In my text book, I came across a problem where I needed to determine the equivalent reactance of a capacitor and an inductor (its ohmic resistance is negligible). To solve my problem I started to determine the equivalent reactance of both of them and to neglect the ohmic resistance of the inductor, and I thought of doing this:

Z = √Xl²−Xc². (Where: Z is the impedance, Xl is the inductive reactance and Xc is the capacitive reactance.)

But in the problem statement, Xc is 3Xl. So, putting them in the above equation is like:

Z =√Xl²-9Xl² =√-8Xl²

Which has no sense because of the negative sign. So my question is: What would be the equivalent reactance of an inductive and capacitive reactance? Is my approach correct but missing something, or it is wrong?

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    \$\begingroup\$ The impedance is a complex number. So you should use complex math with addition and subtraction, that's it. \$\endgroup\$ – Marko Buršič Mar 23 '17 at 14:25
  • \$\begingroup\$ You should read into what is called "complex numbers". \$\endgroup\$ – 12Lappie Mar 23 '17 at 14:26
  • \$\begingroup\$ \$X_C\$ = 3\$X_L\$. So Z = \$X_{NET}\$ = \$X_C\$ - \$X_L\$ = 3\$X_L\$ - \$X_L\$ = 2\$X_L\$. As for the complex numbers, go there if you understand how it applies. But most circuits can be solved using trigonometry and pythagoras. \$\endgroup\$ – StainlessSteelRat Mar 23 '17 at 15:23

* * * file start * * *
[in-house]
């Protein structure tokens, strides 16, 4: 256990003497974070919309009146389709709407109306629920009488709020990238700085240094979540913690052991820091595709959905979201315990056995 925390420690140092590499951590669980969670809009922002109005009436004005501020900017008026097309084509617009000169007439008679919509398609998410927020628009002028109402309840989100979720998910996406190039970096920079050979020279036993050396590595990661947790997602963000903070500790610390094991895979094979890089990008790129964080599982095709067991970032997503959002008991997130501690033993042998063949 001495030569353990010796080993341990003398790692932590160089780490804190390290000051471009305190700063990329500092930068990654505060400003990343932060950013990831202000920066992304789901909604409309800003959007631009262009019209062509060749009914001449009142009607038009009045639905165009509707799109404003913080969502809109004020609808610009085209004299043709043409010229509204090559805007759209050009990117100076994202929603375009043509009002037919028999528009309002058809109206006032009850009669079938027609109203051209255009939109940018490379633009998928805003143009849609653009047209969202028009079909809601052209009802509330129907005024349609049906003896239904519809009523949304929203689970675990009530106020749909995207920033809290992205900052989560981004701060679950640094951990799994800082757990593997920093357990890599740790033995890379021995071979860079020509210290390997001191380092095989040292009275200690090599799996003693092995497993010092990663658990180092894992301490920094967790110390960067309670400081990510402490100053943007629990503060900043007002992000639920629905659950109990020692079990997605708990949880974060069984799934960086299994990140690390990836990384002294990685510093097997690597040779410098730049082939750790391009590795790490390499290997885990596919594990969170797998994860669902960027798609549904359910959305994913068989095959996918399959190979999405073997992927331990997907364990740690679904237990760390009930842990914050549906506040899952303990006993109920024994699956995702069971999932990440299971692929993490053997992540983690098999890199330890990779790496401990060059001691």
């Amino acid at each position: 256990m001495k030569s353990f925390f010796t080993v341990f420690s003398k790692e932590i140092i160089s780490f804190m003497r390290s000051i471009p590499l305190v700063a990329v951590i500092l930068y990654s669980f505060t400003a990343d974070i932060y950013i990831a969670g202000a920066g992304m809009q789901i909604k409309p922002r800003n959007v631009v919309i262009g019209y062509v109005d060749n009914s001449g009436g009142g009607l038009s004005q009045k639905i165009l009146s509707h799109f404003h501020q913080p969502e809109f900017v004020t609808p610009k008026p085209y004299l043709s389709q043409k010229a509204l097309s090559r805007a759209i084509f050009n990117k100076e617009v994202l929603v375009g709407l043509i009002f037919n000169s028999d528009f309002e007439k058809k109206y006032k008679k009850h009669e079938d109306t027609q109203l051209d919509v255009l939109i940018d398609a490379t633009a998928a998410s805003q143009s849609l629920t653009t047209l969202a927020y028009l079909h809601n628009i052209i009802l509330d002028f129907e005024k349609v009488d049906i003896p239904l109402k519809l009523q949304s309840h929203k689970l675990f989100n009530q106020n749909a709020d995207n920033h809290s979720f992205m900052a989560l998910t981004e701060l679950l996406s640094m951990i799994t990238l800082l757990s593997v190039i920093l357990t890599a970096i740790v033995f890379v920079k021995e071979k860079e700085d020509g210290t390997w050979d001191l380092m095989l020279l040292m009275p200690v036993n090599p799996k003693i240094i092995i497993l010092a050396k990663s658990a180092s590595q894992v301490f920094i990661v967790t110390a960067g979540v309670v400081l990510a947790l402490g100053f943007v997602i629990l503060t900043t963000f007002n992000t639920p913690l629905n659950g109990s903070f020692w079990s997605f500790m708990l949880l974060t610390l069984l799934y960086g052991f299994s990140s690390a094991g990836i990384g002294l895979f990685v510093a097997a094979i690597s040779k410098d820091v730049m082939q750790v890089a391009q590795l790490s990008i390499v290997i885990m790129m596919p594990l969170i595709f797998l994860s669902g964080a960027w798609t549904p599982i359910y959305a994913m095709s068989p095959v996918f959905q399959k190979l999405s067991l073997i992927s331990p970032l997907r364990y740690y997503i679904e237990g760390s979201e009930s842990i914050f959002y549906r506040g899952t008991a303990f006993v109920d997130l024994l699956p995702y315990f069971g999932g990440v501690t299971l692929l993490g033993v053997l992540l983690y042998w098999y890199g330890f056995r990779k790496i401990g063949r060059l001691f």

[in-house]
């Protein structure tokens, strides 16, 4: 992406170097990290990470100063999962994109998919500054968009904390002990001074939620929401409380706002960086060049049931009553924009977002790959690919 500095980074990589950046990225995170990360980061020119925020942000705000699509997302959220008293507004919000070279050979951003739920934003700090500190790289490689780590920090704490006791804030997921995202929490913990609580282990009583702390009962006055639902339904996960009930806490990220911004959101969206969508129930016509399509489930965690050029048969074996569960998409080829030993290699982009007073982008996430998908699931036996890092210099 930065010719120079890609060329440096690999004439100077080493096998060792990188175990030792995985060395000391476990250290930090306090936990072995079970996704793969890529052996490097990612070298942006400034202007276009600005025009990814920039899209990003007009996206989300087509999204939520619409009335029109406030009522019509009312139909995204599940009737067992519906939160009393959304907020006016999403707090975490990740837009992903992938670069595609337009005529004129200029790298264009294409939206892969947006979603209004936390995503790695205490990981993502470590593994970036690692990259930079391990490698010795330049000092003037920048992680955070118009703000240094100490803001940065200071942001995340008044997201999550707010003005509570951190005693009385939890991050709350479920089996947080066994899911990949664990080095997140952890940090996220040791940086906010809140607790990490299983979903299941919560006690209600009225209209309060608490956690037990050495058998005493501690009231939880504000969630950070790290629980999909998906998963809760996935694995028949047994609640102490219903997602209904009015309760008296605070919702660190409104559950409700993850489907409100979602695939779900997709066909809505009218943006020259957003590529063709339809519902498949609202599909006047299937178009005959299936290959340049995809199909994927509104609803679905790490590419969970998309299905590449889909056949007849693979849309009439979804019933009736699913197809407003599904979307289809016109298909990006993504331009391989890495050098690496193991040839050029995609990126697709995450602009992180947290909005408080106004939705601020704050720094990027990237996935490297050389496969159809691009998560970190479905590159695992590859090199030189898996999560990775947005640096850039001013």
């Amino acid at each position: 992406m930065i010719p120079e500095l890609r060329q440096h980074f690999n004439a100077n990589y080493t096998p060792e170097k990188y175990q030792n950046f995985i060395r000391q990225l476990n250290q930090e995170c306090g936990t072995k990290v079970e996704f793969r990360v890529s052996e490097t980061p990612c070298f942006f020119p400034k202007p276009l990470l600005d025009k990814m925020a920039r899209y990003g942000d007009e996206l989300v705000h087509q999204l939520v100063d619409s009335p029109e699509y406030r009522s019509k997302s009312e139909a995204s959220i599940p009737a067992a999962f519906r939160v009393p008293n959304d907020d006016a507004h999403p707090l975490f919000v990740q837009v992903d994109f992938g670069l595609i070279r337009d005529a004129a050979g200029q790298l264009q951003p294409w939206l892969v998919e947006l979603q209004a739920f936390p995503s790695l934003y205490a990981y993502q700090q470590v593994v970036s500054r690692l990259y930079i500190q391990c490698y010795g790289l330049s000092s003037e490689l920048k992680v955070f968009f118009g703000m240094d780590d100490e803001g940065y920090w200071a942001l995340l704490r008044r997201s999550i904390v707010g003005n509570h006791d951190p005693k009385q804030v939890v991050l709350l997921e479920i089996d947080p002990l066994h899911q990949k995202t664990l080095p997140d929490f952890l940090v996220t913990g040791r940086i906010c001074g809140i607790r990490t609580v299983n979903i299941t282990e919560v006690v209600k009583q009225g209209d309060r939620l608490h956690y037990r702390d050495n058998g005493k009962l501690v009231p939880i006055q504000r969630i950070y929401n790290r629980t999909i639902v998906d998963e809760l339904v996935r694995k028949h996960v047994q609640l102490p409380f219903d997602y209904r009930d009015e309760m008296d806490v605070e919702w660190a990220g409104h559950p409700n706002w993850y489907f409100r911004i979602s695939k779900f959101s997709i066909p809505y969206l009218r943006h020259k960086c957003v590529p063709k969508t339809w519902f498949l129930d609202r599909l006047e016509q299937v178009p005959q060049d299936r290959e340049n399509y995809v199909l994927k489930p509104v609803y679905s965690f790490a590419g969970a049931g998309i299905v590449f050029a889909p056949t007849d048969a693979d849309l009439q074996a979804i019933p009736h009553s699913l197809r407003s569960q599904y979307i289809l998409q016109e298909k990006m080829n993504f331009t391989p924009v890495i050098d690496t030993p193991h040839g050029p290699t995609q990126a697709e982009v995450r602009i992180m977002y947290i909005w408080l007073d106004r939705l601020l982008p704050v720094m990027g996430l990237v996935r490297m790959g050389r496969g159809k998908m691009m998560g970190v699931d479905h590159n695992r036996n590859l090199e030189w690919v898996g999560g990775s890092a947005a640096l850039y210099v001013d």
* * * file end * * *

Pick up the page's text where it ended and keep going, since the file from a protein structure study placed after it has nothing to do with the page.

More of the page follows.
Basically the magnitude of the net impedance is the difference between the two impedances and you can ignore the sign if it becomes negative. Taking the square root of the difference of the squares is fundamentally wrong because capacitive and inductive reactances share the same axis: -

enter image description here

The above picture shows an inductor (reactance 300 ohms) in series with a resistor of 400 ohms. If you were trying to calculate the net impedance of R and XL then square rooting the sum of the squares is appropriate.

If the reactance (vertical axis) becomes negative then this is due to the dominant impedance being capacitive rather than inductive. An inductor in series with a capacitor produces an impedance somewhere on the vertical axis and, when the two impedances have identical magnitudes they cancel to zero. this is called series resonance. You might have heard of it.

  • \$\begingroup\$ OK, do you say that I shouldn't take the square root?! Should I simply add them to each other, as this: Z= 3Xl-Xl =2Xl \$\endgroup\$ – Asmaa Mar 23 '17 at 17:23
  • \$\begingroup\$ @Asmaa yes that is what you do with reactances. If you had two capacitors in series then you add the reactances. Ditto two inductors in series but because inductive reactance and capacitive reactance share the same graphical axis, simple straight subtraction is all you need to do. You need to use Pythagoras only when you have quadrature impedance like R and L or R and C. \$\endgroup\$ – Andy aka Mar 23 '17 at 18:21

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